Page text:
from The Des Moines Register - Wednesday, January 7, 1990
[This is actually an Associated Press article which apparently appeared first in the Omaha World-Herald on 12/29/89]

Iowa's irreverent 'dare-to-fail' theater

IOWA CITY, IA. (AP) - Every Friday night, students at the University of Iowa gather at the theater building to show they have no shame.

The students, including some from local high schools, perform a series of brash plays for the weekly theatrical adventure known as no Shame Theatre.

The plays are irreverent, comical and original. A recent offering was a Christmas play entitled, "Flood of the Cheese Man."

There are usually 10 to 15 offerings each Friday. The only criterion is that they don't go on too long.

"The bars close at 2 o'clock. We take the attitude, 'Take however long you need to say what you need to say, but remember the bars close at 2,'" said senior Cheryl Snodgrass of Dubuque, producer of No Shame Theatre.

"It can be anything. It can be a 30-second play, five minutes,, whatever. We don't censor anything," Snodgrass said. "It's an alternative theater."

"A big problem with theater in America today is that you sit around and wait for someone to give you a job, saying what they want to say. We found this has allowed us to explore what we want to say and how we can say it," she said.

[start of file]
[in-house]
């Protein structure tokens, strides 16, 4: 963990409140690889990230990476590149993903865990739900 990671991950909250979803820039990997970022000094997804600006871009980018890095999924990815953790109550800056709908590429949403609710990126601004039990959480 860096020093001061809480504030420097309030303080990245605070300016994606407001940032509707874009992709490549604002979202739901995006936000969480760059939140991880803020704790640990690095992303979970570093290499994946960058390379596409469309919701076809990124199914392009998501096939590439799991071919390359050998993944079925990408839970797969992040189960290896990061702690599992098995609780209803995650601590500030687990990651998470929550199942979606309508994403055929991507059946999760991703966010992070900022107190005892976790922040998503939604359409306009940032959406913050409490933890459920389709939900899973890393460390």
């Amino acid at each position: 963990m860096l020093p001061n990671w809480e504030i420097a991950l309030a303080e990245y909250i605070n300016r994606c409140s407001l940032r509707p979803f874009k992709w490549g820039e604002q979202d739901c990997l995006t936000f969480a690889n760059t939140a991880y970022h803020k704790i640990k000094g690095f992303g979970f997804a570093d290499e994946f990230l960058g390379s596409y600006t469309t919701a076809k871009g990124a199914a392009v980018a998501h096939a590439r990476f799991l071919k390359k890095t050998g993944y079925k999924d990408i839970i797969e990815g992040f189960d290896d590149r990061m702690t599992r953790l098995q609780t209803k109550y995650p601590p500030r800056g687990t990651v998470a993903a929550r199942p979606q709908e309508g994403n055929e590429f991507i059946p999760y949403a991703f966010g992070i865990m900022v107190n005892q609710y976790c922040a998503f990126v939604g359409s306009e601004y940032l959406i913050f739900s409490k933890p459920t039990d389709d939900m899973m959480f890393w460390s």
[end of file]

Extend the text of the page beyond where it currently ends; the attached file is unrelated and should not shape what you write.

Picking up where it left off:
No Shame Theatre is in its fourth year.

"We started out of the back of a pickup truck in a parking lot on Friday night, right around 11 o'clock. The only light we had was the headlight of a motorcycle," she said.

Its appeal is apparently growing. Audiences of up to 300 people are not uncommon. And although the University does not oversee No Shame Theatre, it now allows Snodgrass and the others to use the theater building.

"We literally had to beg for our lives," Snodgrass said. "But it's been supportive."

No Shame Theatre was the brainchild of Todd Ristau and Stan Ruth. Ristau is an intern at the Home Theatre in New York City and Ruth is pursuing a degree in playwriting in Seattle.

Ristau wrote a "Statement of Purpose" before he left Iowa City.

"No Shame was created to provide for people interested in working in the theater a place where they could 'Dare to Fail,'" Ristau wrote. "The focus is on experimentation, low production values and creative expression in a low risk, non-judgmental environment."

Snodgrass said a group of students from Grinnell College is interested in starting up a No Shame Theatre, and another branch of No Shame is expected to open at the Home Theatre.

A national publication, the Drama Review, also will publish an article on No Shame Theatre in the spring, said editor Richard Scheckner of New York City. Scheckner, a member of the faculty at New York University, was on the U of I campus last spring and he dropped by for a Friday night performance.

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